AFL-CIO and Labor Community Honor the Life and Work of AFL-CIO President Emeritus John J. Sweeney University of Ulster Establishes a Peace Studies Scholarship in His Name

WASHINGTON, July 31, 2014 /PRNewswire-USNewswire/ -- John J. Sweeney, President Emeritus of the AFL-CIO, was honored last night at a reception hosted by the AFL-CIO, AFL-CIO Housing Investment Trust (HIT) and the American labor community.  

The event recognized Mr. Sweeney's lifelong advocacy for working people here and abroad, a life that has been rooted in religious faith, family and an abiding belief in social and economic justice.

At the event, AFL-CIO President Richard Trumka presented Mr. Sweeney with the George Meany-Lane Kirkland Lifetime Achievement Award for Global Workers' Rights.  

"John Sweeney has truly lived his core values of fairness, faith, and family," said Mr. Trumka, who served with Mr. Sweeney at the AFL-CIO as secretary-treasurer. "John's leadership has given a voice to countless workers who deserve to be treated with dignity and fairness."

James Boland, President of the International Union of Bricklayers and Allied Craftworkers, called Mr. Sweeney "a man who has worked selflessly to improve the lives and livelihood of workers around the world. John's work provides a foundation for future generations of labor leaders and seekers of peace and fairness."

The University of Ulster, Northern Ireland, recognized Mr. Sweeney with the International Conflict Research Institute (INCORE) Global Peace and Social Justice Award in honor of his work for peace and justice in Northern Ireland.  The University also announced its creation of the John J. Sweeney Scholarship, a full scholarship that will be available to American students with union ties who aspire to be part of the next generation of peace builders.

Professor Hugh McKenna, Pro-Vice-Chancellor, University of Ulster, who presented the award said: "The University of Ulster and its INCORE center are delighted to honor Mr. Sweeney with this inaugural award and scholarship, in further recognition of his outstanding contributions to the American labor movement, the wellbeing of working people and the cause of peace in Northern Ireland.  This has been made possible thanks to the contributions of the AFL-CIO and the American labor community and will enable American students to learn about peace in a post-conflict society and access the internationally recognized expertise at the University of Ulster." 

The scholarship is being established in conjunction with the newly endowed John Hume and Thomas P. (Tip) O'Neill Chair in Peace at the University of Ulster.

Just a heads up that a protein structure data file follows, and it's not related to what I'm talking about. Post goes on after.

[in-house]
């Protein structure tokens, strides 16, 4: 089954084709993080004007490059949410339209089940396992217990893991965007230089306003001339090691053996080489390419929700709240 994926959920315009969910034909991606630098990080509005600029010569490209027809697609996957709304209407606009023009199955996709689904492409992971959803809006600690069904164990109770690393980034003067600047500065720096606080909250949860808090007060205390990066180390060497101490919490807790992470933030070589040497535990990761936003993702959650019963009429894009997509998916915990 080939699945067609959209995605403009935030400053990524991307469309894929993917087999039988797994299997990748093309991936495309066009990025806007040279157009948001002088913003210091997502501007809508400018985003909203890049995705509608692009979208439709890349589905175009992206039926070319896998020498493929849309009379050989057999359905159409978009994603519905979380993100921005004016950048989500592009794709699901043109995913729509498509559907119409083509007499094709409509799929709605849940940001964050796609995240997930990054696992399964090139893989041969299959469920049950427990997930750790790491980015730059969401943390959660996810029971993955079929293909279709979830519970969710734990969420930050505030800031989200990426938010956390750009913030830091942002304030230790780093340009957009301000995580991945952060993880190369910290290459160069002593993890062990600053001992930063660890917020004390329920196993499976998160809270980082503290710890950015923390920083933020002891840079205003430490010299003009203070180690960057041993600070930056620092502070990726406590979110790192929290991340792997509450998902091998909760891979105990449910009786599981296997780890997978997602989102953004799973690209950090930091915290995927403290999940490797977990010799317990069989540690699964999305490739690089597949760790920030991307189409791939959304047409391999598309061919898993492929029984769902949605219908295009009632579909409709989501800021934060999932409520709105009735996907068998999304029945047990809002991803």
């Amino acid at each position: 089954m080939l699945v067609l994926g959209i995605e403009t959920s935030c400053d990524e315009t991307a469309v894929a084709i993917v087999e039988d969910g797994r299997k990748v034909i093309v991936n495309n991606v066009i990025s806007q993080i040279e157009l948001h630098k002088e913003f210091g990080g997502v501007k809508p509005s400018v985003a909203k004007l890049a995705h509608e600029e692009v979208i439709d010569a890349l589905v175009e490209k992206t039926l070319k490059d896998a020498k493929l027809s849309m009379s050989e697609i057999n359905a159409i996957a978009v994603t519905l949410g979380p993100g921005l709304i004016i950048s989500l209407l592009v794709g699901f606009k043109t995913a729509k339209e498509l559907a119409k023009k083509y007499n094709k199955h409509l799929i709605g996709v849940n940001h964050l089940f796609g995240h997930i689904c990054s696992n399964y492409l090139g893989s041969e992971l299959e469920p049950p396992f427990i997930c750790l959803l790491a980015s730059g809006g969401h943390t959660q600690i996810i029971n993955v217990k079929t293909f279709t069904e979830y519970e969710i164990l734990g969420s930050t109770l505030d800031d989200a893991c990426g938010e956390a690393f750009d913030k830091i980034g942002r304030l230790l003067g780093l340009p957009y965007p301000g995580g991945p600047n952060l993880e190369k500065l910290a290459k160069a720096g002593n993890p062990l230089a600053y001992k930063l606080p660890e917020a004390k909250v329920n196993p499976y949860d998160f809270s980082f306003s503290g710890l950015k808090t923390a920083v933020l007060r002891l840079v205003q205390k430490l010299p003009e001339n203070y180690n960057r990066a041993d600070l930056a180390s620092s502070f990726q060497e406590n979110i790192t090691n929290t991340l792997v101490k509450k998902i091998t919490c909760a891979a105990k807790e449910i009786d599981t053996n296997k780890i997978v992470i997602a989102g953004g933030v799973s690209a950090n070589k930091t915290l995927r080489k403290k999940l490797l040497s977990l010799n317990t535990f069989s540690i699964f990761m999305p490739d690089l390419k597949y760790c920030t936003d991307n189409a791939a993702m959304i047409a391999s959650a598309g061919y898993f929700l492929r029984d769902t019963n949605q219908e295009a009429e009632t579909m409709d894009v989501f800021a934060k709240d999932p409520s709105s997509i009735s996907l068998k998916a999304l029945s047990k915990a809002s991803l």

"John was a dear friend of my Dad and one of those people he could count on for Northern Ireland," said Thomas P. O'Neill III, Chief Executive Officer, O'Neill & Associates.

In addition to Mr. Trumka, Mr. Boland, Mr. McKenna, and Mr. O'Neill, other speakers included Anne Anderson, Irish Ambassador to the United States; Steve Coyle, Chief Executive Officer, AFL-CIO Housing Investment Trust; and Tom O'Leary, Chief Operating Officer, The American Ireland Fund.  Attending the event were union leaders, members of Congress, and others who have worked with Mr. Sweeney during a career spanning more than five decades.

Mr. Sweeney reflected on his tenure at the helm of the AFL-CIO, "I look at it as a lifetime of working to improve the lives of workers. I got tremendous satisfaction from my work, a lot of happiness. Sure there were days when we were in tough fights over collective bargaining or strikes, but I always looked forward to going to work and got great satisfaction helping workers improve their lives."

Since retiring from the AFL-CIO, Mr. Sweeney has continued to advance the interests of working people as Chairman of the AFL-CIO Housing Investment Trust.

"John Sweeney has had a tremendous impact on the lives of millions of working people in America and around the world," said Mr. Coyle, noting that Mr. Sweeney is the only Trustee who has served on the HIT's board since its inception in 1983.

"His work on our board includes championing initiatives that have provided over 90,800 housing units for working families, created 74,000 union construction jobs, stimulated over $24 billion of economic activity across America, and helped grow the HIT's assets to $4.8 billion," Mr. Coyle said.

A feature article profiling Mr. Sweeney and his career in the labor movement can be found on the HIT's news service, HITWIRE, at www.aflciohitwire.com. It is available to be downloaded and reprinted free of charge.  

Contact:
Dottie Kyranos
781-605-9263

SOURCE AFL-CIO Housing Investment Trust




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